Thickened alveolar walls infiltrated with lymphocytes and some plasma cells, spilling over into alveolar spaces.

Focal alveolar edema

Early fibrosis at upper right

Robbins Basic Pathology

Robbins Basic Pathology

Hospital-Acquired Pneumonias

Acquired in the course of a hospital stay

Severe underlying disease


Prolonged antibiotic regimens

Mechanical ventilation

Robbins Basic Pathology

Aspiration Pneumonia

Robbins Basic Pathology

Lung abscess

Necrotizing bronchopneumoni

Multiple abscess cavities

S. aureus

Autopsy Pathology: A Manual and Atlas

Lung abscess complications

Lung abscess

Robbins Basic Pathology

Chronic pneumonia

Histoplasmosis, Coccidioidomycosis, Blastomycosis

Endemic in the Ohio and central Mississippi River valleys

Warm, moist soil, growth of the mycelial form, which produces infectious spores

Robbins Basic Pathology

Disseminated coccidioidomycosis causing miliary-like lesions, diffuse alveolar damage, and cyst formation

Autopsy Pathology: A Manual and Atlas

C. Immitis

Thick-walled, nonbudding spherules, 20 to 60 µm in diameter, often filled with small endospores

Endemic in the southwestern and far western regions of the United States

Robbins Basic Pathology

B. dermatitidis : round to oval and larger than Histoplasma (5 to 25 µm in diameter); reproduce by characteristic broad-based budding

Robbins Basic Pathology

Robbins Basic Pathology

Robbins Basic Pathology

Pneumonia in the Immunocompromised Host



Gigantism of both the entire cell and its nucleus

Nucleus is an enlarged inclusion surrounded by a clear halo (“owl’s eye”)

Organizing diffuse alveolar damage in cytomegalovirus pneumonia

Autopsy Pathology: A Manual and Atlas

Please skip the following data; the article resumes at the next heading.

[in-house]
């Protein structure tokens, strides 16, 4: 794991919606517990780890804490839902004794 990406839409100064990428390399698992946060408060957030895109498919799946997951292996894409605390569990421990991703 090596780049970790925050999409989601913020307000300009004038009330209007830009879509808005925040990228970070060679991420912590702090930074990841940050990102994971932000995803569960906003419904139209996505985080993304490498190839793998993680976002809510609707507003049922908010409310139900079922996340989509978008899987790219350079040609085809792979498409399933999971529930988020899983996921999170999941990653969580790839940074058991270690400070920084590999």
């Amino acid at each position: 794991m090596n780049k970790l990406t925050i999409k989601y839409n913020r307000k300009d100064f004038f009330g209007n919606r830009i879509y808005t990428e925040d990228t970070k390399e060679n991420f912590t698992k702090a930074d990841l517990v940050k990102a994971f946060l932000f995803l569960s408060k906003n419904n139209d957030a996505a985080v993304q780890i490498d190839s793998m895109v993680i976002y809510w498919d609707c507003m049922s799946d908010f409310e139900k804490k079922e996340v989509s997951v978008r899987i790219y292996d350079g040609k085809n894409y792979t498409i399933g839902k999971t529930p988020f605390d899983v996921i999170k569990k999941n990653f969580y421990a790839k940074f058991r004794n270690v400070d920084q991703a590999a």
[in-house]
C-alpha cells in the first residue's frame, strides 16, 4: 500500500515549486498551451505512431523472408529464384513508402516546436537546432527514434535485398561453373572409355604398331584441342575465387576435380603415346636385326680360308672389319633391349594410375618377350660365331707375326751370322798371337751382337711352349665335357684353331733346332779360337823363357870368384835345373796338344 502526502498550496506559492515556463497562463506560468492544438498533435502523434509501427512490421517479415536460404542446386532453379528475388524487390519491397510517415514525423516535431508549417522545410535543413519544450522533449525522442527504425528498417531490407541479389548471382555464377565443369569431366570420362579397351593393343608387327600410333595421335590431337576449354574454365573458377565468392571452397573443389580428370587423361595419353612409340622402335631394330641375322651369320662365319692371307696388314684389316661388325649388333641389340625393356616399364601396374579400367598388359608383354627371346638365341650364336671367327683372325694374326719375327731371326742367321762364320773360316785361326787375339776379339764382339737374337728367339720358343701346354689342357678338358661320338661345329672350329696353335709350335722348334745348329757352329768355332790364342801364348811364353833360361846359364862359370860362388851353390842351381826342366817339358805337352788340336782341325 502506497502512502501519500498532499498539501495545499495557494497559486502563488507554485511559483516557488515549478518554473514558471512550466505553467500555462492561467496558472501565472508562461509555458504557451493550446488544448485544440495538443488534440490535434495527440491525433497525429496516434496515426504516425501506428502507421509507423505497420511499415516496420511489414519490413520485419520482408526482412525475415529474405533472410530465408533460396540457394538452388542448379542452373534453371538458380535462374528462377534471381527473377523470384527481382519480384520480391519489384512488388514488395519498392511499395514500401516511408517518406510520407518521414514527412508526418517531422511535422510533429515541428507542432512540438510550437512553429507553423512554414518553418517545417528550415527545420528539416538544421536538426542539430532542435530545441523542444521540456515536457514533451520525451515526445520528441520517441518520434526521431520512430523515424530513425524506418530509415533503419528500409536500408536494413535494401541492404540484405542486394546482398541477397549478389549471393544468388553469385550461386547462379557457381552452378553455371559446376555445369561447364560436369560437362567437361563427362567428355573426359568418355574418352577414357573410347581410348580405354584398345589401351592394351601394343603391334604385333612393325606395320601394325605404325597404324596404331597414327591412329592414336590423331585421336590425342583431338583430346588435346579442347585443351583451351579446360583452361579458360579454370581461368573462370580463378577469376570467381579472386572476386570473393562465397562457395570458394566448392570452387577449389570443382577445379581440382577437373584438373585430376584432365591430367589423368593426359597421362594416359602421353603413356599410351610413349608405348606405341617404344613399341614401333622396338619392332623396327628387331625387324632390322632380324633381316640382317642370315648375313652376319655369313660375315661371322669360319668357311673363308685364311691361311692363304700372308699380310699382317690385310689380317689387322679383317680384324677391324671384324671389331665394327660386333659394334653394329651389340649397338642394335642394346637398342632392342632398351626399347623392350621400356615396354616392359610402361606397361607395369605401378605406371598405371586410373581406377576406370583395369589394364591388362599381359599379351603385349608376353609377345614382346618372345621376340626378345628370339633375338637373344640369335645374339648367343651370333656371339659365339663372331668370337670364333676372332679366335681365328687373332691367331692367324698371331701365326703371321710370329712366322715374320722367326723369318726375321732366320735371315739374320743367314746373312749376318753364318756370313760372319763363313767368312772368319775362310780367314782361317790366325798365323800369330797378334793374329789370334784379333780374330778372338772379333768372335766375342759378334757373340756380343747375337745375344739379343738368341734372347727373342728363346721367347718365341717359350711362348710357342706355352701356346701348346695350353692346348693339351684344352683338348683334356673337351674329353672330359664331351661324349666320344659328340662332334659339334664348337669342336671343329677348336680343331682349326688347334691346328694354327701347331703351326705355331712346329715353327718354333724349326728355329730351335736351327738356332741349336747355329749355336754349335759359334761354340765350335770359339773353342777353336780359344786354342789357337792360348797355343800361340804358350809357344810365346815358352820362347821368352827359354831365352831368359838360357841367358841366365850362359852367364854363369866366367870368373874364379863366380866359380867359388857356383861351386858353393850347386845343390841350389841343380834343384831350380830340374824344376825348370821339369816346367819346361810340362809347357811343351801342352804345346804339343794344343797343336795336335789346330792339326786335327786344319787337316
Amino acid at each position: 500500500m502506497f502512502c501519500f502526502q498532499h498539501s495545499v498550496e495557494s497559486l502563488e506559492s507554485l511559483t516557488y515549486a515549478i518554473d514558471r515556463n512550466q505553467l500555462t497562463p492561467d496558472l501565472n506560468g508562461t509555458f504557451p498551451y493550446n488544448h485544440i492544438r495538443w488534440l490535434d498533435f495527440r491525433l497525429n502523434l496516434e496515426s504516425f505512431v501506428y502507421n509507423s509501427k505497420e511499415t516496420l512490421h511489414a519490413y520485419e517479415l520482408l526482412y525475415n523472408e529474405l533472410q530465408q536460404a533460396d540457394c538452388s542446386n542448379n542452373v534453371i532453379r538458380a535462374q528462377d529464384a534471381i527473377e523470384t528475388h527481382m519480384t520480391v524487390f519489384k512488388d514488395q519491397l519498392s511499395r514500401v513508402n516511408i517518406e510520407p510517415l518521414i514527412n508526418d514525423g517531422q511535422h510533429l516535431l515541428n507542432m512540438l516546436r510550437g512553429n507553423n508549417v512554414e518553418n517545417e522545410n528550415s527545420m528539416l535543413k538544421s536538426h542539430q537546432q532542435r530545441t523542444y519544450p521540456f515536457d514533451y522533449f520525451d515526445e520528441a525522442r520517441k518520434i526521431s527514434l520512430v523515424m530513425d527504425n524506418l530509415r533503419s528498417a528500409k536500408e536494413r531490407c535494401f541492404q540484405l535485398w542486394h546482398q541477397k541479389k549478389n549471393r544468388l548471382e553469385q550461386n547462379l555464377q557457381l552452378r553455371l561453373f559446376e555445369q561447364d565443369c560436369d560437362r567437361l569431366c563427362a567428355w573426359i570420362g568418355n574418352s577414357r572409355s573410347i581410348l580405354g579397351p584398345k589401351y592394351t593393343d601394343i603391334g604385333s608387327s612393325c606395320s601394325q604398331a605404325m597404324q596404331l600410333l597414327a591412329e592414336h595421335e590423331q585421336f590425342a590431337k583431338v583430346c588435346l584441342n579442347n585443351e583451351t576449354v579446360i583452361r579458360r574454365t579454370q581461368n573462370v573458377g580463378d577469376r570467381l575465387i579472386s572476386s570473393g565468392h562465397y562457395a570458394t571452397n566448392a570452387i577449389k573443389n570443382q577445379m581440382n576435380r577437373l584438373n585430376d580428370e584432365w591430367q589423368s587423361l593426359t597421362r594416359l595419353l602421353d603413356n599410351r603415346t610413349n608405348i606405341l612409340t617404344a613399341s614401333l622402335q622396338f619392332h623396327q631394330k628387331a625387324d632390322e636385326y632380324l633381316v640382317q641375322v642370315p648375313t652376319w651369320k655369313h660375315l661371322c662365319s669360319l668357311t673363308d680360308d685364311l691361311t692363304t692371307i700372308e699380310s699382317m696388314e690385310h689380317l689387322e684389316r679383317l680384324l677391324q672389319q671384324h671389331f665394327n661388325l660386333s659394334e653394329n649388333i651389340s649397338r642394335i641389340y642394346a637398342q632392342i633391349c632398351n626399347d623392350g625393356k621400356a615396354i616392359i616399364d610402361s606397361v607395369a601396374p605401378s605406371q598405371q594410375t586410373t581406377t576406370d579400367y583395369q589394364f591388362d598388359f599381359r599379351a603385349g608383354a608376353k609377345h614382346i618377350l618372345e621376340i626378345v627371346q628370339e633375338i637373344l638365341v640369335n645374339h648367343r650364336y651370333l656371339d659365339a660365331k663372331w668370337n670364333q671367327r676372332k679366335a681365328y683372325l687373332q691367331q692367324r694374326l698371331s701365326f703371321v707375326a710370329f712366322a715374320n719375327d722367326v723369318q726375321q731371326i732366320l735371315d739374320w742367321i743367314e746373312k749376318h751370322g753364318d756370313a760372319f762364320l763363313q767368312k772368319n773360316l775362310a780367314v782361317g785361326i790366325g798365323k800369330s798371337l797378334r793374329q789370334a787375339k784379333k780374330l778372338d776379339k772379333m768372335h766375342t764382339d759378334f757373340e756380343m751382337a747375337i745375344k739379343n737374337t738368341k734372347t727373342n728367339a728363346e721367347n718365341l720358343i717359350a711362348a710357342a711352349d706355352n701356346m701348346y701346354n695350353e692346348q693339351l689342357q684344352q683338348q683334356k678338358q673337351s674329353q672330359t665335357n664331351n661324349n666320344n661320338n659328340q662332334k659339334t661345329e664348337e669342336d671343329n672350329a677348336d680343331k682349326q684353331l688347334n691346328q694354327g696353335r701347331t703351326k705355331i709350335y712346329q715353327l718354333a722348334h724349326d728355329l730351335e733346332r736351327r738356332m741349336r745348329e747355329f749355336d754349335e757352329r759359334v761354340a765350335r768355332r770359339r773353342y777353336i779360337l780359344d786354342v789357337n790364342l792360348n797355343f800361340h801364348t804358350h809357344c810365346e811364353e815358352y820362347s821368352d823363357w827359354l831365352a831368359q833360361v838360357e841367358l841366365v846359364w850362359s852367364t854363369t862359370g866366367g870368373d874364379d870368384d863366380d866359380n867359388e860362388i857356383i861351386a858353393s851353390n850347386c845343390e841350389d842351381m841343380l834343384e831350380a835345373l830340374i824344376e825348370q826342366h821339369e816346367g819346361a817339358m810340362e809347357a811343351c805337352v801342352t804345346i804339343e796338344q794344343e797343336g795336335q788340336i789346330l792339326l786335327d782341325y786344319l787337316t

Patchy necrosis related to Herpes simplex virus pneumonia

Autopsy Pathology: A Manual and Atlas

Robbins Basic Pathology

P. jiroveci

Everyone exposed to Pneumocystis during the first few years of life

Most the infection remains latent

Reactivation in immunocompromised

Necrotizing and cavitating infection with Pneumocystis carinii in a child with congenital AIDS

Autopsy Pathology: A Manual and Atlas

“cotton candy” exudate

septa are thickened by edema and a minimal mononuclear infiltrate

Robbins Basic Pathology

__ intracystic bodies but without budding in alveolar exudate__

Robbins Basic Pathology


Robbins Basic Pathology


Invasive aspergillosis causing necrotizing pneumonia and diffuse alveolar damage

Autopsy Pathology: A Manual and Atlas

Robbins Basic Pathology

Robbins Basic Pathology


Rhizopus and Mucor

Nondistinctive, suppurative, sometimes granulomatous reaction with a predilection for invading blood vessel walls, causing vascular necrosis and infarction

Localized necrotizing infection related to zygomycosis (mucormycosis)

Autopsy Pathology: A Manual and Atlas


Acquired by inhalation from the soil or from bird droppings

Localizes in the lungs and then disseminates to other sites, particularly the meninges

Robbins Basic Pathology

Pulmonary Disease in HIV

Neoplastic lesions occur with increased frequency and must be excluded

Kaposi sarcoma

Non-Hodgkin lymphoma

Primary lung cancer